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Traffic management

Traffic is a big issue for people in Hackney and we try to enable safe, free-flowing movement of traffic in the borough.

London Fields filtering scheme

The Council wants to close 12 residential junctions in the London Fields area to through-traffic in a bid to create safer and cleaner neighbourhoods. The project is due to begin in January. Planters and bollards will act as a filtering system to motor traffic. 

What exactly is the scheme?

We'll be closing 12 residential junctions in the London Fields area to through-traffic - roughly a square kilometre. This type of scheme is known as filtered permeability. Pedestrians and cyclists will be able to pass through the closures but motor vehicles won't. However, residents will still be able to drive into these roads and park normally.

Planters filled with flowers, shrubs, and where possible trees, and bollards will act as the filtering system. The trial scheme will take place in streets between Richmond Road in the north and Scriven Road in the south; and Lansdowne Drive in the east and Haggerston Road in the west. The scheme costs approximately £60,000 and is being funded entirely by Transport for London.

What about emergency vehicles?

By law, proposals of this type must be discussed with the emergency services and any views or concerns taken on board as far as is practical. Emergency vehicles will be able to pass through most of the roads in this scheme due to the special types of bollard we will be using. We have already successfully tested these bollards in Pitfield Street, Shoreditch, in conjunction with the local fire team.

Why are you doing this?

Hackney is one of the most polluted London boroughs, for a number of reasons, with toxic NO2 gas levels exceeding European legal limits, and adult mortality due to air pollutants the seventh highest rate out of 33 London boroughs. We hope this scheme will reduce pollution.

Only 50% of London Fields households own a car, yet the whole of the neighbourhood suffers from "rat-running" traffic with high levels of danger, noise and pollution. We want to reduce the volume of vehicles using Middleton Road as well as some nearby roads in order to create safer, cleaner and quieter neighbourhoods.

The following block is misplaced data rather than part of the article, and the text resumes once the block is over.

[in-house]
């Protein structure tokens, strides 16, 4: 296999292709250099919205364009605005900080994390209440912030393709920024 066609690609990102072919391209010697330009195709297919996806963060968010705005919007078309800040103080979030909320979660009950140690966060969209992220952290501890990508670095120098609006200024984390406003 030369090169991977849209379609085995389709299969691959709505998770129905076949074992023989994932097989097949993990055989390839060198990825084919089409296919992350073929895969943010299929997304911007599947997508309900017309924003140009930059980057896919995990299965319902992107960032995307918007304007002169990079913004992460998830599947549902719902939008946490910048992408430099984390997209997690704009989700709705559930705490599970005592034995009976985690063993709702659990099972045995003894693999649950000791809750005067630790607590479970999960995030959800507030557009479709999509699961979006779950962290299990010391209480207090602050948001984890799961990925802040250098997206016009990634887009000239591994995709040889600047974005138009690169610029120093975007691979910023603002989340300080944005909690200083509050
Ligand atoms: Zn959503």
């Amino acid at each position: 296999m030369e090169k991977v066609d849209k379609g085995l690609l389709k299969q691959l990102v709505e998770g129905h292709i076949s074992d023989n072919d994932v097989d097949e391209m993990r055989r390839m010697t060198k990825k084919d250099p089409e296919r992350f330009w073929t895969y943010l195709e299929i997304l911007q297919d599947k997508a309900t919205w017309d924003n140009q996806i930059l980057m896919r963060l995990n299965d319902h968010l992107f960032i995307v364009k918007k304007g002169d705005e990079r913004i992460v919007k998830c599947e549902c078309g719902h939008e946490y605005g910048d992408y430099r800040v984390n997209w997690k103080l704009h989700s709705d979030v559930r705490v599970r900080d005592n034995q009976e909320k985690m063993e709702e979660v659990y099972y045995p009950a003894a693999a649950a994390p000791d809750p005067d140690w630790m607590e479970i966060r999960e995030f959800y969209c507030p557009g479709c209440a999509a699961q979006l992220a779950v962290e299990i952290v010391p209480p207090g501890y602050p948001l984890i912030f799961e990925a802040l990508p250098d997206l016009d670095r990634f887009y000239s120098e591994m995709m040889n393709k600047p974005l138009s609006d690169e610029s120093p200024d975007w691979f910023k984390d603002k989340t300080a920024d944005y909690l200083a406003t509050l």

Encouraging greener journeys

This scheme forms part of our strategy to increase the number of journeys using greener modes of transport, which has already risen considerably in this area in recent years. Cycling in Hackney has more than doubled in the last decade. A lot of research has been undertaken in recent years by various groups and organisations, such as Transport for London (TfL), and the perception of danger has been identified as one of the key barriers that prevents a lot of people from cycling. Increasing walking and cycling is a key objective for the Council due to the wider benefits of reducing pollution and danger, along with improving personal mobility and public health.

Why was this area chosen?

Middleton Road is used by a high number of through-vehicles - around 5,000 a day - particularly commercial traffic such as transit vans and skip lorries. Residents in the area have been complaining to the Council for years about the high volume of traffic, and an area-wide 7.5T weight limit, installed in 2007/8, has only prevented the very largest vehicles from using the road.

It's part of the London Cycle Network and is now part of a new Mayor of London 'quietway', linking Bloomsbury and Walthamstow. It's already used by a high number of cyclists each day and we hope and expect this will increase.


TfL has provided local councils with funding to make improvements to the new quietway routes around London to make them safer for cycling. We're using this funding to investigate the possibility of reducing the amount of through-traffic in the Middleton Road area.

We can't close one road to through-traffic and leave adjacent streets open as the traffic is likely to move into these roads. This means we need to look at the scheme in an area-wide context as there is a greater chance that traffic will stop using the area completely, or people will swap to other forms of transport. There are some roads in the area that don't experience high volumes of through-traffic but unless we treat them as part of a holistic approach then they are likely to be severely affected.